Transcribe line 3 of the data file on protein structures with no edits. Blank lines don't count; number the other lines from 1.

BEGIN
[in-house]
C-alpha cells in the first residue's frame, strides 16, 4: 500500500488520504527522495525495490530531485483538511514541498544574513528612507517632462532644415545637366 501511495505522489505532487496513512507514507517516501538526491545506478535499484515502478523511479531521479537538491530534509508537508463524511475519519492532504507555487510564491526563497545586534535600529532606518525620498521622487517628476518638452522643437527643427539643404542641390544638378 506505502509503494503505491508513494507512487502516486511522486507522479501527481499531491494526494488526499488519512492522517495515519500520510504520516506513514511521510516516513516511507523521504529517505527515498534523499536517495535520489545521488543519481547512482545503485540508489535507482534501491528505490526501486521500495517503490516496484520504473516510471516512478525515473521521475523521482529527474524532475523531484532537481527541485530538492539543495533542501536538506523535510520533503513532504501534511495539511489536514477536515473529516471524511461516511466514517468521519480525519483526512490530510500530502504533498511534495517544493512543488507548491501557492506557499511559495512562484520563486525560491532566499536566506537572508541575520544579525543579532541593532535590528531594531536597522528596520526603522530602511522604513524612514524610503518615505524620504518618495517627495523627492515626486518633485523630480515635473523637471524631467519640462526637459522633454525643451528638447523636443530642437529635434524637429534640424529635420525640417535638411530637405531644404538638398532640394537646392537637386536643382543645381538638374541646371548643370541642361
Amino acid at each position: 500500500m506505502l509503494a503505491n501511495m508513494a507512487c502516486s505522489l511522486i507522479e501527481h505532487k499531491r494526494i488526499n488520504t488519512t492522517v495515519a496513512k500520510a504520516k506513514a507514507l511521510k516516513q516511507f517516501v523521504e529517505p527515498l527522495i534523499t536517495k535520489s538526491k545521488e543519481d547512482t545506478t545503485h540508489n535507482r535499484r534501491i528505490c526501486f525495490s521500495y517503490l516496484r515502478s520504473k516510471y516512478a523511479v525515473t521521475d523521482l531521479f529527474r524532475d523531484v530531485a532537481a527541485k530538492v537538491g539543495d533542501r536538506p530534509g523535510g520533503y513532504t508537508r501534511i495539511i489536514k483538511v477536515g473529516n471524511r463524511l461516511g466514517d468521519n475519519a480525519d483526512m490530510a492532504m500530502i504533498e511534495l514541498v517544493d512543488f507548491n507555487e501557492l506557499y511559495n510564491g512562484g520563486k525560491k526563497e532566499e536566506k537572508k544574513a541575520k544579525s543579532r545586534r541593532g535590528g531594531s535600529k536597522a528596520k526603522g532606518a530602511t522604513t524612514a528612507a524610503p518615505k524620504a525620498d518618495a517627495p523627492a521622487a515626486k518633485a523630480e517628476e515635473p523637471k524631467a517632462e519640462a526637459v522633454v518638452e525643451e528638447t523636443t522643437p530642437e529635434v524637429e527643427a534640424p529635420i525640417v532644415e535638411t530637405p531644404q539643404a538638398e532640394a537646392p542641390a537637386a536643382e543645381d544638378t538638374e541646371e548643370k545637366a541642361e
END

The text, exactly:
Amino acid at each position: 500500500m506505502l509503494a503505491n501511495m508513494a507512487c502516486s505522489l511522486i507522479e501527481h505532487k499531491r494526494i488526499n488520504t488519512t492522517v495515519a496513512k500520510a504520516k506513514a507514507l511521510k516516513q516511507f517516501v523521504e529517505p527515498l527522495i534523499t536517495k535520489s538526491k545521488e543519481d547512482t545506478t545503485h540508489n535507482r535499484r534501491i528505490c526501486f525495490s521500495y517503490l516496484r515502478s520504473k516510471y516512478a523511479v525515473t521521475d523521482l531521479f529527474r524532475d523531484v530531485a532537481a527541485k530538492v537538491g539543495d533542501r536538506p530534509g523535510g520533503y513532504t508537508r501534511i495539511i489536514k483538511v477536515g473529516n471524511r463524511l461516511g466514517d468521519n475519519a480525519d483526512m490530510a492532504m500530502i504533498e511534495l514541498v517544493d512543488f507548491n507555487e501557492l506557499y511559495n510564491g512562484g520563486k525560491k526563497e532566499e536566506k537572508k544574513a541575520k544579525s543579532r545586534r541593532g535590528g531594531s535600529k536597522a528596520k526603522g532606518a530602511t522604513t524612514a528612507a524610503p518615505k524620504a525620498d518618495a517627495p523627492a521622487a515626486k518633485a523630480e517628476e515635473p523637471k524631467a517632462e519640462a526637459v522633454v518638452e525643451e528638447t523636443t522643437p530642437e529635434v524637429e527643427a534640424p529635420i525640417v532644415e535638411t530637405p531644404q539643404a538638398e532640394a537646392p542641390a537637386a536643382e543645381d544638378t538638374e541646371e548643370k545637366a541642361e